Photography Now | 20th – 31st July
20th – 31st July
Private view: 20th July, 6:00 – 8:30pm
The focus of this exhibition will be on emerging and mid-career photographers.
We hope you can join us at the opening on the 20th of July from 6 to 8.30 pm
10am – 6pm Monday to Friday
12 – 6pm Sunday
Evelyn Kutschera @evelynkutschera
In Evelyn’s own words: “Being a Skinhead is about a lifestyle, it should be fun. We skinheads love music, like going to concerts and drinking together. There are regular skinhead get-togethers where we dance to a Dj playing a selection of original ska and reggae but Northern soul and rhythm & blues also find their place. In short, being a skinhead is a style of music and way of dress but also an identity and way of life. For me, being a Skingirl certainly isn’t a fad”
As a great admirer of Brutalist architecture, Evelyn often connects her portraits with these surroundings which she shoots using an analogue medium format film camera. Her commercial clients include the renowned fashion brand “Merc London”, multinational data vendor “SIX Group” and “LG Electronics” in addition to promotional work for a number of Swiss acts.
The first skinheads were the young working class of the late sixties who had little in common with both the conservatism of their parents and a hippie movement of the middle class they were alienated from. They were influenced sartorially by the Jamaican and West Indians who had arrived in Britain bringing their ‘rude boy’ style with them and similarly embraced their music of ska, rocksteady, bluebeat and reggae which originated from Jamaican and West Indian dancehall culture. They danced to their music, dressed similarly and shared the same economic position: that of social disadvantage in the Britain of the late sixties and early seventies. With their boots, braces and utilitarian mode of dress they celebrated the “aesthetics of the proletarian ”, in variance to the Edwardian Dandyism of the Teddy Boys and aspirational attire of the Mods. Skinheads were proud of their roots and their culture. A culture that has never been commercially co-opted and is alive and kicking its Dr Martens boots from Shoreditch to Singapore.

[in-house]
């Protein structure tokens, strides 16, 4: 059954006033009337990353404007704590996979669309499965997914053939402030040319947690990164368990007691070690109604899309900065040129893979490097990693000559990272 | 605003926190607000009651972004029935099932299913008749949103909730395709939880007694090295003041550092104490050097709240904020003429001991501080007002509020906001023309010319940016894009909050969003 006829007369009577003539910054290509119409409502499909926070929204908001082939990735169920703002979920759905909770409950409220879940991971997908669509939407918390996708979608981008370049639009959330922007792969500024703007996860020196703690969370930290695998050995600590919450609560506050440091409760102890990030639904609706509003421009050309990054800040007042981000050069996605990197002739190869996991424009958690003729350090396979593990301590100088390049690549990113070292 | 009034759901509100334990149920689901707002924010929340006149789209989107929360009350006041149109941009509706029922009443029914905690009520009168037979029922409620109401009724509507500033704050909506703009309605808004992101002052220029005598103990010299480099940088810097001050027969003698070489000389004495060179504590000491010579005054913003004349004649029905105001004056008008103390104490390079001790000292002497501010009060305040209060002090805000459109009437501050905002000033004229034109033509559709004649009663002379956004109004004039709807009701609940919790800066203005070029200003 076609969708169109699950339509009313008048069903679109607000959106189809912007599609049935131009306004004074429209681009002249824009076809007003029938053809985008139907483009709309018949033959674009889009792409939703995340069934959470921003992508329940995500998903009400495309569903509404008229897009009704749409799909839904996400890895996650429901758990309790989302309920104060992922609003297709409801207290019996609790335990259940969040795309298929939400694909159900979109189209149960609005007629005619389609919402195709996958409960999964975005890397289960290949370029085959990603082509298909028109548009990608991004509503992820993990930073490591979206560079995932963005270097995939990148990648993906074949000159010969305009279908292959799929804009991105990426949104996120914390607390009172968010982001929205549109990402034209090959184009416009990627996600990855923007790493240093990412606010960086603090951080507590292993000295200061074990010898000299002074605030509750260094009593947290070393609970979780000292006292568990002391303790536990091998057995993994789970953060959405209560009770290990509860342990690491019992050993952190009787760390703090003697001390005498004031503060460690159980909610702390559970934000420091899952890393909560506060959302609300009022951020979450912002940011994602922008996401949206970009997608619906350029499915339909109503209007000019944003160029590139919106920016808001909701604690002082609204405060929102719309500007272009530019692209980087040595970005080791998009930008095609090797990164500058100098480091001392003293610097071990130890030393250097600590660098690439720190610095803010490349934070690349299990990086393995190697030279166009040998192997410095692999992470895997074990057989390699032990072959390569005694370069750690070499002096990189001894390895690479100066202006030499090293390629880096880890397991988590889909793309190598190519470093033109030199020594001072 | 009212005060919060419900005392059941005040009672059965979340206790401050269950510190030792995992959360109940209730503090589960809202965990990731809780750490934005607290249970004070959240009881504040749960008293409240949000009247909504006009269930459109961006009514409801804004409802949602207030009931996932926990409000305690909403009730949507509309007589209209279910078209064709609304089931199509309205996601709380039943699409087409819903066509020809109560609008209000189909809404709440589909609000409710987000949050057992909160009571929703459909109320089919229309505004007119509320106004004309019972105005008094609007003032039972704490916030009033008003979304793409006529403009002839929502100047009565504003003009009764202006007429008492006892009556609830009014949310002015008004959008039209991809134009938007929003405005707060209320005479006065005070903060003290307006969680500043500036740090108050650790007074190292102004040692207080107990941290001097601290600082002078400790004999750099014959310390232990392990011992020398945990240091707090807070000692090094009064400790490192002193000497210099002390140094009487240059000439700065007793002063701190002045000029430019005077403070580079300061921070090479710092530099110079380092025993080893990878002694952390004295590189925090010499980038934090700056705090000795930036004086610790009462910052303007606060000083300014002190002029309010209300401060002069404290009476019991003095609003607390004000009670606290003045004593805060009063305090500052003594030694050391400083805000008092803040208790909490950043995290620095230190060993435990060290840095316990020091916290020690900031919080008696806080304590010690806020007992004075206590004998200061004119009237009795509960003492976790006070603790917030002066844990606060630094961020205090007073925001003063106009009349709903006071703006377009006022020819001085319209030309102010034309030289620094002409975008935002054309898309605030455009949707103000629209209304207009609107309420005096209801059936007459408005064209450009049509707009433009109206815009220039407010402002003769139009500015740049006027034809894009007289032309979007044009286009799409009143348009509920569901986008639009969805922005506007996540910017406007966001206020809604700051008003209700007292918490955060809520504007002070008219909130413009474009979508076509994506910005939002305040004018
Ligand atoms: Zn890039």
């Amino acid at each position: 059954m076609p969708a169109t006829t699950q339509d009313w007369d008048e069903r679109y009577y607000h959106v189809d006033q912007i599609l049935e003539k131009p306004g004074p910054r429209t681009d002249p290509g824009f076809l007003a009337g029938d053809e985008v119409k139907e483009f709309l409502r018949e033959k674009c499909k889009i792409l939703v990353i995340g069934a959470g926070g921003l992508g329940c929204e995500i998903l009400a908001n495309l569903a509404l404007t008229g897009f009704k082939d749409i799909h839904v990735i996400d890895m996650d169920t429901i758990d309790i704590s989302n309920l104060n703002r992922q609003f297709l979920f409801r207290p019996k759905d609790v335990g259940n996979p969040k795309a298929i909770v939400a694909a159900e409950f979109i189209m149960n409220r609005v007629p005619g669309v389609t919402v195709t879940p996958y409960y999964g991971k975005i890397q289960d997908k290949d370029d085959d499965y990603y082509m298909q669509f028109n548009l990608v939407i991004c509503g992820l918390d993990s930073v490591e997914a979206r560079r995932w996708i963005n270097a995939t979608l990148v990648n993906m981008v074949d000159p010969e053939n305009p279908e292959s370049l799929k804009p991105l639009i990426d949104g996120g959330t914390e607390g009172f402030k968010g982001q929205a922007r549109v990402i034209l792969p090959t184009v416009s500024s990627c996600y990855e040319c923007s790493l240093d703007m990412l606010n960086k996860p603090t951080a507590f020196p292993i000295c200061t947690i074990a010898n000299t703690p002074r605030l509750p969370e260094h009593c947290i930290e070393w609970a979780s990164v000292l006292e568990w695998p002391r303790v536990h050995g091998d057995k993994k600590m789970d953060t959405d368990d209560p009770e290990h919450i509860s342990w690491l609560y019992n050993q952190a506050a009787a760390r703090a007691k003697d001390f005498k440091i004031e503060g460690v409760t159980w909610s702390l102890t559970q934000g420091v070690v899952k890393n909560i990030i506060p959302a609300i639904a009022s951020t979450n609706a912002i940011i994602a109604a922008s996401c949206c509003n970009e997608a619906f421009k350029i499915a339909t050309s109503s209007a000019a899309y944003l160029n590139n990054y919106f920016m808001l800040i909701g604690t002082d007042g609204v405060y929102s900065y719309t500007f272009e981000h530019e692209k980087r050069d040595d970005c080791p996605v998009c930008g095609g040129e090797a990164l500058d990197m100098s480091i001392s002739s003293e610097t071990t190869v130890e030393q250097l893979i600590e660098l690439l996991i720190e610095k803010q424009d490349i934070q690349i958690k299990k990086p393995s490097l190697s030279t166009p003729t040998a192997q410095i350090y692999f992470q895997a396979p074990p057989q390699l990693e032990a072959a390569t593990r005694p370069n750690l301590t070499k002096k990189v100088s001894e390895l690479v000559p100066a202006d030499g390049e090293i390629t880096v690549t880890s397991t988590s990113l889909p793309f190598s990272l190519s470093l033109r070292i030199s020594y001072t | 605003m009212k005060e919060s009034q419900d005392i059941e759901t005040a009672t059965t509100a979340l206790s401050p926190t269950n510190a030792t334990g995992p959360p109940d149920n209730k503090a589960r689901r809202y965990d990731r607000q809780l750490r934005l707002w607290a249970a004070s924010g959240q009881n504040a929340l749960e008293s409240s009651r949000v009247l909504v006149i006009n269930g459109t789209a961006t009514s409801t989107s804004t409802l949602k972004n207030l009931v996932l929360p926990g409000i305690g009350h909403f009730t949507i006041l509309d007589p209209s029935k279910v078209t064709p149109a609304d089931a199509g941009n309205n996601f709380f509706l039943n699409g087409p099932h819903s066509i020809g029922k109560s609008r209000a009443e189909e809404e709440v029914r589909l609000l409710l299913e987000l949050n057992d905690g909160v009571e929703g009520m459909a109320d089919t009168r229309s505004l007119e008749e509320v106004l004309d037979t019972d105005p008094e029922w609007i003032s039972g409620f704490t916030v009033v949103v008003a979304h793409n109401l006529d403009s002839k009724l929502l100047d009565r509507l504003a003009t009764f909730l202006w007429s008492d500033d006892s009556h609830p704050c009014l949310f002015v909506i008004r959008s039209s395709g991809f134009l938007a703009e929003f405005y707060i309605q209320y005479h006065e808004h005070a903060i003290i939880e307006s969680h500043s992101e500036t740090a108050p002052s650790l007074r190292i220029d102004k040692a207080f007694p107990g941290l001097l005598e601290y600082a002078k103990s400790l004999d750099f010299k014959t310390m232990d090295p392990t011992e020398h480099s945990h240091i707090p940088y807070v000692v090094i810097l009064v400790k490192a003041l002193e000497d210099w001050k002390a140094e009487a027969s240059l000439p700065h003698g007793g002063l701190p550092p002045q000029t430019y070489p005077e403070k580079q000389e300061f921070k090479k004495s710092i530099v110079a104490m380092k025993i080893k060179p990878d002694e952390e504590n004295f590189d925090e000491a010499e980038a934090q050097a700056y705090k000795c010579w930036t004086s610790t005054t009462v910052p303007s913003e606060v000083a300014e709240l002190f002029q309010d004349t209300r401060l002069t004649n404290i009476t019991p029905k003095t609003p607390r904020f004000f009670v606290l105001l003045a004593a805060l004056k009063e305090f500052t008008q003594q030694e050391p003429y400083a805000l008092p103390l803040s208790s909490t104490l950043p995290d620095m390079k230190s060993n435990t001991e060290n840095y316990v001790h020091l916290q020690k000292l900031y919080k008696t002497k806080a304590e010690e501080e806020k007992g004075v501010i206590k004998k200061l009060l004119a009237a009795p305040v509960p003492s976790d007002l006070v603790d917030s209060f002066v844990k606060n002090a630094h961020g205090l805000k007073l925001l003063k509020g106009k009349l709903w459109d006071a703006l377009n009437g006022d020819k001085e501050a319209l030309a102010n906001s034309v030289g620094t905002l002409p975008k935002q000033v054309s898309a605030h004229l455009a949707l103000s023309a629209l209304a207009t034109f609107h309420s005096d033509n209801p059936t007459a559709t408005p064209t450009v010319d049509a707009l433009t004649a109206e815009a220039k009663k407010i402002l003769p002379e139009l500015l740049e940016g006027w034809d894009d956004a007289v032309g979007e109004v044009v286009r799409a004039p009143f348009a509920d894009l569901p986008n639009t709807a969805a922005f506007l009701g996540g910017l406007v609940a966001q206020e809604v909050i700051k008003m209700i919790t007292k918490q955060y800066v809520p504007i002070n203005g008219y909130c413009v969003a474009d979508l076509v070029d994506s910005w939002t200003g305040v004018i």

Contrary to the image presented by the media, skinheads who respect the legacy of their subculture strongly oppose its appropriation by right-wing extremist groups which exist in opposition to the values of the traditional multi-racial skinhead movement and can be found all over the world. Despite originating in the UK, this subculture has become a way of life as well as a style of dress for many young people across the globe.
Romain Verley @romain_verley_photos
French Street photographer, Journalist and Film Maker, 42 years old. Romain Verley reveals a new face of Paris through photography and reflections.
His gaze turns upside down. You see high, he sees low. You see tails, he sees heads.
His first exhibition in 2001 was already entitled “Reflections”. 21 years later, the Parisian public discovered 55 photographs of the French capital. For his 5th exhibition, Romain Verley presents his work for the first time abroad. In London, he delivers his latest findings in terms of reflections. Enter his Paris Macadam
Lucia Heumann @lucias_fotos